Named Southwest Square in 1682 as part of William Penn’s original concept for the city, the square was renamed for local scholar, inventor, and Revolutionary War patriot David Rittenhouse. The square initially housed livestock and was surrounded by brickyards into the 1700s. It was the only original square (one of five in Penn’s plan) not used as a burial ground. The park was enclosed with metal fencing in 1816, funded by local residents as part of continuing neighborhood improvements in the mid-19th century.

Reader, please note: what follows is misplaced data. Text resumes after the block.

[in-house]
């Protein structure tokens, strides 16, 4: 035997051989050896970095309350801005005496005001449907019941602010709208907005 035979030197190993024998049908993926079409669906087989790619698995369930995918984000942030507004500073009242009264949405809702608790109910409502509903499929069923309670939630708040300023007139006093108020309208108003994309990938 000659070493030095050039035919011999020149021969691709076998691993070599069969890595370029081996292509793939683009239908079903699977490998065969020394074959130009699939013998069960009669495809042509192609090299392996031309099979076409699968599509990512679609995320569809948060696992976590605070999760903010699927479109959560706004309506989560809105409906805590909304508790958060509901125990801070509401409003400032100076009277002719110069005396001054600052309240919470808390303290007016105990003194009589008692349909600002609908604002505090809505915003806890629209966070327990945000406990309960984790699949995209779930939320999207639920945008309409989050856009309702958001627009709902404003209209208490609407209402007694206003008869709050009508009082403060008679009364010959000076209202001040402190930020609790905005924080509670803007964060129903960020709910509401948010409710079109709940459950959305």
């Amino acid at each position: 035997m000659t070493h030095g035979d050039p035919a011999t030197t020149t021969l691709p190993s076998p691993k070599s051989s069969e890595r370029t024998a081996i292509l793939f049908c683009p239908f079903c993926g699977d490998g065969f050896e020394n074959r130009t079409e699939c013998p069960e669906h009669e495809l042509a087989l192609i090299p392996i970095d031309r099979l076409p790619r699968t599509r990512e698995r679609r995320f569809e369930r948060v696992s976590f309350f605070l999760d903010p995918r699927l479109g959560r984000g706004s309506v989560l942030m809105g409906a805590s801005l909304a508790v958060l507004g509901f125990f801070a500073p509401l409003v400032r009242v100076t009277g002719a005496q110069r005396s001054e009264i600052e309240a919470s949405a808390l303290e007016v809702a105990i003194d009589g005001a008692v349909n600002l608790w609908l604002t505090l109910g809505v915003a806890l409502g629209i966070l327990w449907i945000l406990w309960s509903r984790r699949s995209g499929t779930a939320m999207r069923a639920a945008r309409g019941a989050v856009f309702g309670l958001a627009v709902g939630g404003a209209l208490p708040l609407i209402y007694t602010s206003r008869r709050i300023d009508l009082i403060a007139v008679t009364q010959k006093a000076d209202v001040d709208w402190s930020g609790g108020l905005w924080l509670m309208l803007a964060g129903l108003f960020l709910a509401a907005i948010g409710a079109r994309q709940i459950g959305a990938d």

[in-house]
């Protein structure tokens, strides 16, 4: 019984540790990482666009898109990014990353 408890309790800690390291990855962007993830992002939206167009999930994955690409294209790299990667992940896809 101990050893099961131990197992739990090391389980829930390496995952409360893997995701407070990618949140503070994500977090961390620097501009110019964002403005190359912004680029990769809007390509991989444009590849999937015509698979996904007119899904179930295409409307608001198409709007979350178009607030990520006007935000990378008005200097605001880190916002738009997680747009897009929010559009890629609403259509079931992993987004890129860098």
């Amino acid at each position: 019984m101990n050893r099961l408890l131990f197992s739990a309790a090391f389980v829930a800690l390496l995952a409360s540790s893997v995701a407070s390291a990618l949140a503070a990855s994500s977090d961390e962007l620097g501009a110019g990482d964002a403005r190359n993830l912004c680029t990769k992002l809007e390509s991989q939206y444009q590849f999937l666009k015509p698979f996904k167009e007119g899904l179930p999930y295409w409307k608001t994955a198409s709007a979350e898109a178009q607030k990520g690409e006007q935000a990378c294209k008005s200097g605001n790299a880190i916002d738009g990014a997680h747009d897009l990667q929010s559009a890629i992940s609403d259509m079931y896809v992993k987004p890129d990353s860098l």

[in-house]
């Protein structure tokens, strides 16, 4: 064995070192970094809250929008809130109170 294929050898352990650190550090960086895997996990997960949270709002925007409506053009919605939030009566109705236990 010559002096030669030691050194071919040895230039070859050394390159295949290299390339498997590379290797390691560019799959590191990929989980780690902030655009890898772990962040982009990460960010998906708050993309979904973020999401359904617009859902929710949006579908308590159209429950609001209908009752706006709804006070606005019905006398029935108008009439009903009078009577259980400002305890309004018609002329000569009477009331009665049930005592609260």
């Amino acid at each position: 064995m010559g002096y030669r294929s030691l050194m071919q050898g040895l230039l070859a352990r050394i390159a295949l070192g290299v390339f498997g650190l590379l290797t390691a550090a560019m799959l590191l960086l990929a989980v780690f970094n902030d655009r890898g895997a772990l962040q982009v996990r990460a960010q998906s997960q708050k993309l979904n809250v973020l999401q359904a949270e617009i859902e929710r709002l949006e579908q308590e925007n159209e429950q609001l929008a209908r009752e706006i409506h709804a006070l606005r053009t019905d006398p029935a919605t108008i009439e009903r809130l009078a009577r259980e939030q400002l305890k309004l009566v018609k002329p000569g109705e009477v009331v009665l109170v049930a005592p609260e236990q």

Around 1913, the Rittenhouse Square Improvement Association formed and hired Paul Philippe Cret to redesign the six-acre site; except for small alterations his original plan is intact today. Diagonal walkways cross the square from all four corners, meeting in the center at an oval plaza. The plaza houses a rectangular reflecting pool symmetrically opposite a large planter bed, with a centralized, small, glass pavilion anchoring the space. A circular path rings the plaza and intersects the diagonal walkways. Urns on low pedestals and stone balustrades define the square’s sequence of spaces while now mature trees and lush understory plantings provide color and texture. The park’s numerous significant sculptures include Antoine-Louis Barye’s Lion Crushing a Serpent (1890) in the central plaza, Paul Manship’s Duck Girl (1911) located in the reflecting pool, and the Evelyn Taylor Price Memorial Sundial along the northeast walkway. Along with Penn’s four other Philadelphia squares, Rittenhouse was listed in the National Register of Historic Places in 1981.